Does democratization lead to more meritocracy in the civil service? I argue that electoral accountability increases the value of competence over personal loyalty in the civil service. While this resembles an application of merit principles, it does not lead to an automatic reduction in patronage politics. In the context of elections in low-income countries, competent civil servants are used to facilitate the distribution of clientelistic goods at mass-scale to win competitive elections. The selection of competent but less loyal civil servants also requires the increased use of control mechanisms, like the timing of promotions, to ensure compliance by civil servants. I test these claims using novel micro-level data on promotions in Indonesia’s civil service before and after democratization in 1999.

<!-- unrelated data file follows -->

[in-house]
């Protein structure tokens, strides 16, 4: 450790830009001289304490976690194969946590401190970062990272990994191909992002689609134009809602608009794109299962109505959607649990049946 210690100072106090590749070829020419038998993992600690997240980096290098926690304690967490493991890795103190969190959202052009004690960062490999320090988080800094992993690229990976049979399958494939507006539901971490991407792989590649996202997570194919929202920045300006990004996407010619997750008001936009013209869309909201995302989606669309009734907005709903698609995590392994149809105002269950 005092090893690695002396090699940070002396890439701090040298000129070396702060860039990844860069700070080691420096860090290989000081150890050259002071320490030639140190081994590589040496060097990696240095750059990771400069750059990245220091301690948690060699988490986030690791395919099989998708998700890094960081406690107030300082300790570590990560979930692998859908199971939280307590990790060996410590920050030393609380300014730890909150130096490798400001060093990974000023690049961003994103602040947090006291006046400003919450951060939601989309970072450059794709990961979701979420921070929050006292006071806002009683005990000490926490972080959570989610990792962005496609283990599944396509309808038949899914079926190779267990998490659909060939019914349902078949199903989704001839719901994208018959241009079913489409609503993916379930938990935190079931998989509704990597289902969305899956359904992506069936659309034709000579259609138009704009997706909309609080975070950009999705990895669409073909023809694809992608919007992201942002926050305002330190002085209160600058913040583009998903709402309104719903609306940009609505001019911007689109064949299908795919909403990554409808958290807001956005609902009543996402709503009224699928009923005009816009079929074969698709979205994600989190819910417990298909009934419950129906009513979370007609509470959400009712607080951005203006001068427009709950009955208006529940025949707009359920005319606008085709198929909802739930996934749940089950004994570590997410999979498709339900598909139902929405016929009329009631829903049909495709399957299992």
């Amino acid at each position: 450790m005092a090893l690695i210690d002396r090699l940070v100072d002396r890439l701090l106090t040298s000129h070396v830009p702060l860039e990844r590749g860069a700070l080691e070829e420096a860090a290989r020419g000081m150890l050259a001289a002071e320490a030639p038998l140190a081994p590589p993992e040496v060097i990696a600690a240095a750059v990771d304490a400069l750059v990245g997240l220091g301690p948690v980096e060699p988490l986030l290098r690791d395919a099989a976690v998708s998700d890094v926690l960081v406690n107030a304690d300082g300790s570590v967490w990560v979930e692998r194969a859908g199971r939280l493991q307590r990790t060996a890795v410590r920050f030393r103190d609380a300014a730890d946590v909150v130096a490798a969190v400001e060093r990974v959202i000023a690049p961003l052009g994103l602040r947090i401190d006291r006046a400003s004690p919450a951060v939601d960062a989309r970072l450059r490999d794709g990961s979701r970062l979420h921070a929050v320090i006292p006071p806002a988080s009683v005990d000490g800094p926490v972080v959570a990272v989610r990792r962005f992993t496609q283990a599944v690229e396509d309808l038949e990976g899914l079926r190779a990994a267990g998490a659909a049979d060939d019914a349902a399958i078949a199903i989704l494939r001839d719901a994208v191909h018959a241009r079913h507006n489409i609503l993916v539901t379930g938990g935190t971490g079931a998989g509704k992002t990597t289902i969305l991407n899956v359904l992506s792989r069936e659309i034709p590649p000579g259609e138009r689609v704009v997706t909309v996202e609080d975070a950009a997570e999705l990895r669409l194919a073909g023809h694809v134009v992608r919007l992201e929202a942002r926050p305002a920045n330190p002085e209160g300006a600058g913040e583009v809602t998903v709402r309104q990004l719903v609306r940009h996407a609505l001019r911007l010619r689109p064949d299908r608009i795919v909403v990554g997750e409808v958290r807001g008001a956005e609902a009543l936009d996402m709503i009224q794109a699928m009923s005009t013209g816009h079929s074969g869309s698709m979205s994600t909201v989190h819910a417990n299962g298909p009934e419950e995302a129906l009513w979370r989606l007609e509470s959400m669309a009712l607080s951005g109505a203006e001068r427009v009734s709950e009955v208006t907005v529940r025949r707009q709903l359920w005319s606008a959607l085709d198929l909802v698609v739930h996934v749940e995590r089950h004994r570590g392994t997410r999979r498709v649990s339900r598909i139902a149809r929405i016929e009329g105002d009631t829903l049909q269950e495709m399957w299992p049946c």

We warmly invite you to join Associate Professor Jan Pierskalla, Ohio State University, in conversation with Professor Tom Pepinsky, Cornell University to explore the effect of democratization on Indonesia’s civil service. The conversation will be moderated by Assistant Professor Jessica Soedirgo from the University of Amsterdam.
About the IS4 Series
Sponsored by the Sydney Southeast Asia Centre (SSEAC), the Cornell Southeast Asia Program (SEAP) and the Royal Netherlands Institute of Southeast Asian and Caribbean Studies (KITLV), this virtual seminar series brings together social science experts from across the globe to discuss pressing issues facing Indonesia. In addition to providing in-depth scholarly analysis of social issues in Indonesia, this series will foster new opportunities for networking between those working in Indonesia and around the world.